Glasgow’s Golden Z Reimagined for Generation Z

The jewel in Glasgow’s famous shopping crown is known as the ‘Golden Z’, referencing the ‘Z’ shape which the famous shopping streets create – Buchanan Street linking Argyle Street to Sauchiehall Street.

But times have changed, the place for this one-time shoppers paradise looks less certain; footfall in city centres has fallen drastically since the pandemic with the huge uptick in home working which has shone a light on the questionable viability of enormous shopping centres and reams of high street stores, many of which now sit unoccupied. As at the end of 2022, 36% of all shops, offices and residential properties on Sauchiehall Street were vacant, some having been for many years. It seems the time has now come to reconsider, reimagine, repurpose and reinvigorate our city centre to accurately reflect our needs and wants. Spending habits have also changed with the cost of living crisis, and we now focus more on environmental factors and considerations in conducting daily activities – is it environmentally friendly to travel to a shopping centre when almost anything is readily available at the click of a button? 

The breadth of retail premises we once needed, nay craved, has significantly contracted, but what to do about the existing stock? Some buildings may have reached the end of their natural life, or may simply prove too costly to regenerate, and in those cases a rebuild may be the only option. There will always be investor appetite to snap up Grade A office/mixed use buildings, but these must sit comfortably alongside those older, yet still worthy, buildings. The key lies in the redevelopment of those for new purposes, like the creation of residential developments. With the city centre no longer being a primary place of work and retail (and coming with those uses, the pitfalls of noise and traffic), it appears that people will be more keen to live in the city. A number of such high-profile developments are underway or in the pipeline. In December, Glasgow City Council approved planning permission in principle for a landmark development at Lancefield Quay to develop a 1.6 hectare brownfield site into a build-to-rent (BTR) neighbourhood comprising 730 homes, a gym, offices and other commercial uses.  At the Broomielaw, GRAHAM Building has completed the core structure of the £100m BTR development creating 498 apartments, standing as one of Glasgow’s tallest buildings at 20 storeys. GRAHAM (appointed by Drum Property Group) has also now commenced delivery of the £62m Candleriggs Square development consisting of 346 BTR units, scheduled for completion in Summer 2024. These examples clearly show a push towards city centre living, but what about the Golden Z itself? With such a concentration of structures and existing letting arrangements in place, surely that’s a trickier puzzle to solve?

Glasgow City Council have appointed a consultancy team comprising Stantec, Threesixty Architecture and Kevin Murray Associates, to engage with landowners, businesses, residents and the public to produce a new Vision for the area in and around the Golden Z. This project will consider the change in retail trends, the growing desire for city centre living and what to do about vacant buildings. Beyond that, there is a clear requirement for significant redevelopment of two landmark shopping centres – St Enoch and Buchanan Galleries. The intention is that St Enoch Centre will be subject to a redevelopment plan over the next 15-20 years split into a number of phases whereby the existing centre will be demolished and in its place 1700 homes, offices, retail space and a hotel will be sited. Landsec, owner of Buchanan Galleries, is proposing to demolish it and replace it with a development of residential and commercial units, with more green and public spaces; the first phase of works scheduled for completion in 2027 but the development as a whole is likely to take over a decade. Landsec are also seeking to create a more environmentally friendly and sustainable development by using low carbon tech and alternative energy sources. What these institutional landlords do about existing tenants and termination of their lease arrangements is an issue they will need to resolve with their respective legal teams, and the detail is unlikely to fall into the public realm.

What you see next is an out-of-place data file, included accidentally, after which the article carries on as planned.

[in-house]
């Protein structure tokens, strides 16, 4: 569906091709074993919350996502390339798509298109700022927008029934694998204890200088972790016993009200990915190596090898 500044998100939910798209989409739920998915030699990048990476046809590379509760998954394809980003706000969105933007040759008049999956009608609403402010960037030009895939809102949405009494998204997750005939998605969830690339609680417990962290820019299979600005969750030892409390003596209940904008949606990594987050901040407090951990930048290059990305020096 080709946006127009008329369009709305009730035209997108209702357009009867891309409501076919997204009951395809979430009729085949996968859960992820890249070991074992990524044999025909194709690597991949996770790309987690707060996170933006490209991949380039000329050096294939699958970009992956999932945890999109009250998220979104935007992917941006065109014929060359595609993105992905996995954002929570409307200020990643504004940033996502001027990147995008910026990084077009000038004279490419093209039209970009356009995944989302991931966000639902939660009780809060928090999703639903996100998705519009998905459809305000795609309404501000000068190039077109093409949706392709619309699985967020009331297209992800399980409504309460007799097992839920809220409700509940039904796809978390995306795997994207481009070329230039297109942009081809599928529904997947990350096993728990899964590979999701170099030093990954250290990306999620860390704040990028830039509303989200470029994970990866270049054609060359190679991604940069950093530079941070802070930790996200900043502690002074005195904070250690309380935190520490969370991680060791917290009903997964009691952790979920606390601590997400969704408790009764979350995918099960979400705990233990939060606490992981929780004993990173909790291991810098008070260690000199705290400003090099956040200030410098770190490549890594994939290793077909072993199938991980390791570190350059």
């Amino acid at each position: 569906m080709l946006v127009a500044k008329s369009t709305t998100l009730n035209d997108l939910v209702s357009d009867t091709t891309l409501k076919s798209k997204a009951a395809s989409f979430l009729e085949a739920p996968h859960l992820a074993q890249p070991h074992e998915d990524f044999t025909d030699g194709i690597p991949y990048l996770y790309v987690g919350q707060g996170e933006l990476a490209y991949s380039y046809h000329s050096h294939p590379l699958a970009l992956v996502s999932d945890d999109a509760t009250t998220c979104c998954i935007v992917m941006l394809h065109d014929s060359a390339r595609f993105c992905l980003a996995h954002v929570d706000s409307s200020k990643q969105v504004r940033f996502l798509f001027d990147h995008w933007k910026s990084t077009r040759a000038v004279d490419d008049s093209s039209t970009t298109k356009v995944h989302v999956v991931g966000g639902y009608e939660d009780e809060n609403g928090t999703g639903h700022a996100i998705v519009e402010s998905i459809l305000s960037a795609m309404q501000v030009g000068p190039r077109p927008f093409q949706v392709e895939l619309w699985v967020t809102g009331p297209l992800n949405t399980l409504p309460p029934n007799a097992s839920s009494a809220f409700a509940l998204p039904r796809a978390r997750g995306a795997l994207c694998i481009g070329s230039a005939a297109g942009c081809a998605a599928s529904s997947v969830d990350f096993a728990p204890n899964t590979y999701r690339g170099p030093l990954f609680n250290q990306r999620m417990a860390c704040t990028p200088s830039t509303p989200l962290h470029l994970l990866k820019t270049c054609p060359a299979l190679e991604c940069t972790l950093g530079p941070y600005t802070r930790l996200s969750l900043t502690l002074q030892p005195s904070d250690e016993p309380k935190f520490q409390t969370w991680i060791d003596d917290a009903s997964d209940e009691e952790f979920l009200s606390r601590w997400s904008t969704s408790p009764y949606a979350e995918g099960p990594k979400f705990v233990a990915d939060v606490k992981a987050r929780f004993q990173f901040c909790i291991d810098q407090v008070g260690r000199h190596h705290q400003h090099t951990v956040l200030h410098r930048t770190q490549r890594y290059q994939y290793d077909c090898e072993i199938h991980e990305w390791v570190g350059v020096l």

Preparation of the Council’s Vision will run until the end of March 2023 during which time the public is invited to view plans and share their views on how the Golden Z can be improved to properly reflect current and future requirements. The Vision will also consider the proposals at the St Enoch Centre and Buchanan Galleries, and any critical matters for intervention or where there may be investment opportunities. 

It is clear to see that even during a time of economic turbulence there is a hunger for change and that will see investment in the city, the creation of significant workstreams and jobs for years to come, and the hopeful result of the restoration of the city centre as a retail hub, but now also as a magnet for city centre living and working, but in a more focused and sustainable way. 

Disclaimer

This information is for educational purposes only and does not constitute legal advice. It is recommended that specific professional advice is sought before acting on any of the information given. © Shoosmiths LLP 2024.

 

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